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Death Valley: Battles for the Shenandoah is the seventh installment of the Great Battles of the American Civil War (GBACW) series, published by GMT Games. Eight full battles are included.
Three Battles of the Shenandoah Valley Campaign of 1862
In a campaign still studied in military academies, Confederate General Thomas J. (Stonewall) Jackson engaged and defeated the Union forces pursuing him. Greatly outnumbered and at times facing three Union armies, Jackson defeated them all within ten weeks, at one point completely freeing the Shenandoah Valley of Union forces. Three battles from Jackson’s 1862 Valley Campaign are featured.
Kernstown, March 23, 1862
In the spring of 1862 Union General Nathanial Banks moved his 38,000 man V Corps into the Shenandoah Valley in conjunction with McClellan’s advance on Richmond. There was no resistance from the 3000 Confederates under General Thomas (Stonewall) Jackson, a hero of Bull Run, then in his first independent command. Confident that all was secure in the Valley, but concerned for the safety of the capital, Washington began to transfer the V Corps troops to defend the city, leaving the 7000 men of General James Shields’ division to block the lower Valley. But Jackson was ordered to keep the Union troops in the Valley from joining forces with those threatening Richmond. After receiving reports that only a rear guard remained south of Winchester, he attacked. The battle was the first of Jackson’s Valley Campaign.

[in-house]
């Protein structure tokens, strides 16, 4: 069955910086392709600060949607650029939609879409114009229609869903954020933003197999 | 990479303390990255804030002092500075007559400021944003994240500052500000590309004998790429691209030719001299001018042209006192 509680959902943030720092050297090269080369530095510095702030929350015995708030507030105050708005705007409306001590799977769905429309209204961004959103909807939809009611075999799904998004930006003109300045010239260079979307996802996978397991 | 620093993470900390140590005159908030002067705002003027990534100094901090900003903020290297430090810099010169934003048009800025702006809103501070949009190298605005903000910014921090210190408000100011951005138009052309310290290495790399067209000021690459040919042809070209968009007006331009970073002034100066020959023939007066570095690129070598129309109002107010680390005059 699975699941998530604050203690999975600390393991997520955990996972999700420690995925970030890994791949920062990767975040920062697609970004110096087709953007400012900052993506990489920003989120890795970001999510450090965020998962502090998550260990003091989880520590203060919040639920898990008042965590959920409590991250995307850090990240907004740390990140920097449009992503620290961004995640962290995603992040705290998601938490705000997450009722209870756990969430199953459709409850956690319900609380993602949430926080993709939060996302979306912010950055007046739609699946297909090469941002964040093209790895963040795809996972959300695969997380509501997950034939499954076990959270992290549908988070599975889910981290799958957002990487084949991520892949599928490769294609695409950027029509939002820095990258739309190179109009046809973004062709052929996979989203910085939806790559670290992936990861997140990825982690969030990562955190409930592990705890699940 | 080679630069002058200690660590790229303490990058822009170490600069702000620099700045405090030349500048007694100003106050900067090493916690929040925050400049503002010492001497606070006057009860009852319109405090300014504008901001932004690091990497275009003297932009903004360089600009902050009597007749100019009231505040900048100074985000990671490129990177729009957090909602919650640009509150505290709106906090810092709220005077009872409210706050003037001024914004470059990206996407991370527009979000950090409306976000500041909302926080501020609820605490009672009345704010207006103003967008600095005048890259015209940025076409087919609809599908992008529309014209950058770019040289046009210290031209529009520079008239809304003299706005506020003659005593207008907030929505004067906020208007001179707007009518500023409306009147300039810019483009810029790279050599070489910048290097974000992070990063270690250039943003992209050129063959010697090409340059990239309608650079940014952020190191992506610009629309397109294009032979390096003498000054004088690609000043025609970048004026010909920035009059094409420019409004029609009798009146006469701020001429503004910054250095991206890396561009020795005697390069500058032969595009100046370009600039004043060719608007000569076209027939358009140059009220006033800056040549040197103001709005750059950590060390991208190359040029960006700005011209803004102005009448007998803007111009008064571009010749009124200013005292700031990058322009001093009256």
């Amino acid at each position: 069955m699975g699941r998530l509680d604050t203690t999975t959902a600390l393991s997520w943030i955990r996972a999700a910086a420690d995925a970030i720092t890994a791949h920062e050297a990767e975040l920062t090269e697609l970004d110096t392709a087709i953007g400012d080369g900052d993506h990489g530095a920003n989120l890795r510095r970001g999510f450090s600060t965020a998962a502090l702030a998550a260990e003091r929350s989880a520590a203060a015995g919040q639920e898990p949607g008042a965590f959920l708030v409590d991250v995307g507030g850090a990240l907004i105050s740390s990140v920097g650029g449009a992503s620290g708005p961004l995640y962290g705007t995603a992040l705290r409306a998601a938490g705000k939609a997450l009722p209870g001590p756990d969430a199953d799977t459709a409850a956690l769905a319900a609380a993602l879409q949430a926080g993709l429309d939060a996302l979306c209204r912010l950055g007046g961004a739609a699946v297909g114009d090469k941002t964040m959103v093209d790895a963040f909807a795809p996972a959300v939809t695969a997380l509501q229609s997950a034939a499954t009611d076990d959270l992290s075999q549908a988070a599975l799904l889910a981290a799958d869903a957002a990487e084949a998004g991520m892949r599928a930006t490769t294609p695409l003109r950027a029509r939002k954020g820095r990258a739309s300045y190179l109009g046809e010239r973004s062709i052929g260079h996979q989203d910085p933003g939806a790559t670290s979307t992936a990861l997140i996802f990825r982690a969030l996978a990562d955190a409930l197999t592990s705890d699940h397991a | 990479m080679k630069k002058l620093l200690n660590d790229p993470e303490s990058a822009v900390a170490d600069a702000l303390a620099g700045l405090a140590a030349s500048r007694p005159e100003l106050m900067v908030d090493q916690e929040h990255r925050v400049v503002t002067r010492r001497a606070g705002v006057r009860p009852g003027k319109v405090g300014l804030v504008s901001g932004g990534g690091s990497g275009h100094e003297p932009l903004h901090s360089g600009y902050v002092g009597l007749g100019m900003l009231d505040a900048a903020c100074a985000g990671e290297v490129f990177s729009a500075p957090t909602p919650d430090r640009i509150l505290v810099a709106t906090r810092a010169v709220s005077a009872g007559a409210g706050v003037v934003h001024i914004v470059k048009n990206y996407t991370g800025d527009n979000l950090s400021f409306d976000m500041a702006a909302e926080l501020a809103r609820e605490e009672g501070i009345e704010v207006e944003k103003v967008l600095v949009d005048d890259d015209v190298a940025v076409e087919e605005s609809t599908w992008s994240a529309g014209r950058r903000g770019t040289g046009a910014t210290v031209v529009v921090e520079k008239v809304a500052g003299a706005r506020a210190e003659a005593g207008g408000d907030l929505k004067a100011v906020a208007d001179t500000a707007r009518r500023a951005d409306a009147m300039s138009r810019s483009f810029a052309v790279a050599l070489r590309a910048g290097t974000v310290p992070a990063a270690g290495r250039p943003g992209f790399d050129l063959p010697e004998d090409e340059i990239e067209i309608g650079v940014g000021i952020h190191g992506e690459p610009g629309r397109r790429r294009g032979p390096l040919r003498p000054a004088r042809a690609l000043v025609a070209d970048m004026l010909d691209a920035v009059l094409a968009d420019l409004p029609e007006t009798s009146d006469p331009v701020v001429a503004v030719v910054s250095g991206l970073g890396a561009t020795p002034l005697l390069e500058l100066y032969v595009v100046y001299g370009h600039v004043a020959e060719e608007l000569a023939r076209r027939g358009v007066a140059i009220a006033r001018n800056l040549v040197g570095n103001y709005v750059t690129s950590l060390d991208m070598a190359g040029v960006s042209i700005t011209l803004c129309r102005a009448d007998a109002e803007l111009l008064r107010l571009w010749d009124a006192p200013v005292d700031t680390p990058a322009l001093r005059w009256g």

Winchester, May 25, 1862
After Kernstown General Banks led a newly reinforced and newly named army of the Department of the Shenandoah in pursuit of Jackson. After a series of Confederate maneuvers Banks lost contact with Jackson’s army. During that time Jackson defeated a Union force threatening his left flank at McDowell and joined forces with the two Confederate brigades defending the mountain passes there. Jackson then turned on Banks. Uniting with another Confederate division under General Richard Ewell, Jackson outflanked Banks at Front Royal and threatened to cut his supply line, starting a race for Winchester. Banks reached the town first and set up a defense south of the town. He had to buy time for the Union supply train to escape.
Cross Keys and Port Republic, June 8-9, 1862
Following Winchester, Washington sent two Union forces to trap the Confederates in the lower Valley. Two divisions from the Mountain Department under General John Fremont advanced from what is now West Virginia, and one division under General James Shields from the Department of the Rappahannock moved into the Valley from the east. A rain-swollen Shenandoah River separated the Union forces. Jackson engaged both on successive days to end the Valley Campaign.